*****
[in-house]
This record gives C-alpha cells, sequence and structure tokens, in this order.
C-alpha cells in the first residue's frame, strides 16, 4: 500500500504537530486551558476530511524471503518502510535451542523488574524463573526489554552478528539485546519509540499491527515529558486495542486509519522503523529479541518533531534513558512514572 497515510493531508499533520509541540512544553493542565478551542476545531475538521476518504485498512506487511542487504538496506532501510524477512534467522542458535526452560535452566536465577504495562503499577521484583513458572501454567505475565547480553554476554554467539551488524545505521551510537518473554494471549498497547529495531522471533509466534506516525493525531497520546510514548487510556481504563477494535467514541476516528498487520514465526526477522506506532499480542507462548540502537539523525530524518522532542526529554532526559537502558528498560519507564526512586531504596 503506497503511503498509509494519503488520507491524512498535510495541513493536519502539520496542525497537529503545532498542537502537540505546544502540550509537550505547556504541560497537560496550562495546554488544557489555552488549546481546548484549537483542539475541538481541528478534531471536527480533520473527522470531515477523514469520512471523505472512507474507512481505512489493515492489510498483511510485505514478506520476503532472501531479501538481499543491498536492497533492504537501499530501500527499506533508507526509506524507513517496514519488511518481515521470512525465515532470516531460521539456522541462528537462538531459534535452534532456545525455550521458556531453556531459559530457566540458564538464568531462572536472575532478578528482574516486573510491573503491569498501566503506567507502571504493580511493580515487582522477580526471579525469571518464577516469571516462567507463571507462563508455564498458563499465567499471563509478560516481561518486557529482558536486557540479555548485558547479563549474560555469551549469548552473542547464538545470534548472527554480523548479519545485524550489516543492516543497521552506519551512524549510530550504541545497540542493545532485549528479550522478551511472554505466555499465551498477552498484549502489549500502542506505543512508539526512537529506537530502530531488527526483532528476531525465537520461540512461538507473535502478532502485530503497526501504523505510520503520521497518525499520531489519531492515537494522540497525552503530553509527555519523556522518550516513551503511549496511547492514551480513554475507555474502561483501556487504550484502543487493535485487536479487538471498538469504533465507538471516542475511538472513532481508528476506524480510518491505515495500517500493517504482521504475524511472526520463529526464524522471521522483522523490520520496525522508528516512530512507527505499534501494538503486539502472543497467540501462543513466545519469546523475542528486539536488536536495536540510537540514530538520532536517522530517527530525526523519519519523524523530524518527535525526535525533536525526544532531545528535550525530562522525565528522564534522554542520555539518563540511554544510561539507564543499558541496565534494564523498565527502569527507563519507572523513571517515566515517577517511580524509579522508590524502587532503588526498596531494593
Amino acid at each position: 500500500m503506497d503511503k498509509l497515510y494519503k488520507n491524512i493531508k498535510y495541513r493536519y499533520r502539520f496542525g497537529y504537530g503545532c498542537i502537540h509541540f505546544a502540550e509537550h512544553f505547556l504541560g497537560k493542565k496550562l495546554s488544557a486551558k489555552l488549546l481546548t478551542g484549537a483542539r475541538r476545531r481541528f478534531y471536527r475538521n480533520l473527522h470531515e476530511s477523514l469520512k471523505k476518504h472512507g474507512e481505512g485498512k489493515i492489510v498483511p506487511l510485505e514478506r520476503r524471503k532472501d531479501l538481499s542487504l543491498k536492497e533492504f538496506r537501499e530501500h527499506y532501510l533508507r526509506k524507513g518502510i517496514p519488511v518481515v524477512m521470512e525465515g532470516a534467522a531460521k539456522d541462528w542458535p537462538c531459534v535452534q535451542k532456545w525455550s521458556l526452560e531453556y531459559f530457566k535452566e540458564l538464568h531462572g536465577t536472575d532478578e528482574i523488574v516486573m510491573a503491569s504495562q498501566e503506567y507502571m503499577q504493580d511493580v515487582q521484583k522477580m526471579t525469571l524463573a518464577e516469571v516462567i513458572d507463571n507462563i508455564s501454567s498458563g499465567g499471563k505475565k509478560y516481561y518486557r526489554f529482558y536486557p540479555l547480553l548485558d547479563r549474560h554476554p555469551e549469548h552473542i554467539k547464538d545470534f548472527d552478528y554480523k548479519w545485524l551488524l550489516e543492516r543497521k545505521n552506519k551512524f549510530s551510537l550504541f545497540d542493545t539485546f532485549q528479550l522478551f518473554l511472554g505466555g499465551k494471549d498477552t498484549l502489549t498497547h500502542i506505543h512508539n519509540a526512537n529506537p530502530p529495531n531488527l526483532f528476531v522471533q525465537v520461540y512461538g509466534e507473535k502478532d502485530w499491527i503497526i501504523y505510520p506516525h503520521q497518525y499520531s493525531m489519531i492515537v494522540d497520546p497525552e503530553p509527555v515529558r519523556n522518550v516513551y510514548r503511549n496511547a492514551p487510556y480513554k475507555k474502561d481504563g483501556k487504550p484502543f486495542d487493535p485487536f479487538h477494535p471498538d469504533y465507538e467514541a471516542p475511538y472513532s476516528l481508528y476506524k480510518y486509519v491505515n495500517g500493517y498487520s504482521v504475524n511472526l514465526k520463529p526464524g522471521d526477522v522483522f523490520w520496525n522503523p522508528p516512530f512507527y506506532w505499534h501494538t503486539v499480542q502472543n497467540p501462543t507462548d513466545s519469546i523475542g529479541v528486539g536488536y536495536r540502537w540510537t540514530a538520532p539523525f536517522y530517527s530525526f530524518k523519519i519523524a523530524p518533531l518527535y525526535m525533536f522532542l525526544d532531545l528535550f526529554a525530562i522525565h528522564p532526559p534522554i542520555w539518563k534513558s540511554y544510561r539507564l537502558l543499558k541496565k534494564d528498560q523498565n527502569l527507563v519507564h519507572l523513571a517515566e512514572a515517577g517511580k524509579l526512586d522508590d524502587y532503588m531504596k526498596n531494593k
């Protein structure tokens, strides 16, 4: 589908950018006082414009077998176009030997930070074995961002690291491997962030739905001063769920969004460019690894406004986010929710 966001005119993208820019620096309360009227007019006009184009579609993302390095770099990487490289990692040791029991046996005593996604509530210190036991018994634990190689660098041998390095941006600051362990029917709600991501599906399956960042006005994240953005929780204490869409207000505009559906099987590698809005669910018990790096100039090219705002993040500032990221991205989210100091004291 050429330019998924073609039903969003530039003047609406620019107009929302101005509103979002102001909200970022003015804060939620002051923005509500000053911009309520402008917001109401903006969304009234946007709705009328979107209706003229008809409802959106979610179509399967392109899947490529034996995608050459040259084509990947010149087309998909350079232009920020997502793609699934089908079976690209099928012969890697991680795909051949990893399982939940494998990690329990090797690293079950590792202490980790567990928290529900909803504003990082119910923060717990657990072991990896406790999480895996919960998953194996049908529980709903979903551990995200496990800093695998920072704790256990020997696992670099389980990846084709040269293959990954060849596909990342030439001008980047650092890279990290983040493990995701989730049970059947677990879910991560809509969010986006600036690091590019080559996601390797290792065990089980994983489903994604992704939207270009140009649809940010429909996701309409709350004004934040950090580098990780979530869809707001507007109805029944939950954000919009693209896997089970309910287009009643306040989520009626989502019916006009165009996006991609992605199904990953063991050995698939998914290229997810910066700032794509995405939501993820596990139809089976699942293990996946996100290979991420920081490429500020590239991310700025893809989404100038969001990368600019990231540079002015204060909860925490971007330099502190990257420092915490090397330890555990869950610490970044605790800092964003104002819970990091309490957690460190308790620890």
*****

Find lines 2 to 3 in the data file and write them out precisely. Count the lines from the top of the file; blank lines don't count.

This record gives C-alpha cells, sequence and structure tokens, in this order.
C-alpha cells in the first residue's frame, strides 16, 4: 500500500504537530486551558476530511524471503518502510535451542523488574524463573526489554552478528539485546519509540499491527515529558486495542486509519522503523529479541518533531534513558512514572 497515510493531508499533520509541540512544553493542565478551542476545531475538521476518504485498512506487511542487504538496506532501510524477512534467522542458535526452560535452566536465577504495562503499577521484583513458572501454567505475565547480553554476554554467539551488524545505521551510537518473554494471549498497547529495531522471533509466534506516525493525531497520546510514548487510556481504563477494535467514541476516528498487520514465526526477522506506532499480542507462548540502537539523525530524518522532542526529554532526559537502558528498560519507564526512586531504596 503506497503511503498509509494519503488520507491524512498535510495541513493536519502539520496542525497537529503545532498542537502537540505546544502540550509537550505547556504541560497537560496550562495546554488544557489555552488549546481546548484549537483542539475541538481541528478534531471536527480533520473527522470531515477523514469520512471523505472512507474507512481505512489493515492489510498483511510485505514478506520476503532472501531479501538481499543491498536492497533492504537501499530501500527499506533508507526509506524507513517496514519488511518481515521470512525465515532470516531460521539456522541462528537462538531459534535452534532456545525455550521458556531453556531459559530457566540458564538464568531462572536472575532478578528482574516486573510491573503491569498501566503506567507502571504493580511493580515487582522477580526471579525469571518464577516469571516462567507463571507462563508455564498458563499465567499471563509478560516481561518486557529482558536486557540479555548485558547479563549474560555469551549469548552473542547464538545470534548472527554480523548479519545485524550489516543492516543497521552506519551512524549510530550504541545497540542493545532485549528479550522478551511472554505466555499465551498477552498484549502489549500502542506505543512508539526512537529506537530502530531488527526483532528476531525465537520461540512461538507473535502478532502485530503497526501504523505510520503520521497518525499520531489519531492515537494522540497525552503530553509527555519523556522518550516513551503511549496511547492514551480513554475507555474502561483501556487504550484502543487493535485487536479487538471498538469504533465507538471516542475511538472513532481508528476506524480510518491505515495500517500493517504482521504475524511472526520463529526464524522471521522483522523490520520496525522508528516512530512507527505499534501494538503486539502472543497467540501462543513466545519469546523475542528486539536488536536495536540510537540514530538520532536517522530517527530525526523519519519523524523530524518527535525526535525533536525526544532531545528535550525530562522525565528522564534522554542520555539518563540511554544510561539507564543499558541496565534494564523498565527502569527507563519507572523513571517515566515517577517511580524509579522508590524502587532503588526498596531494593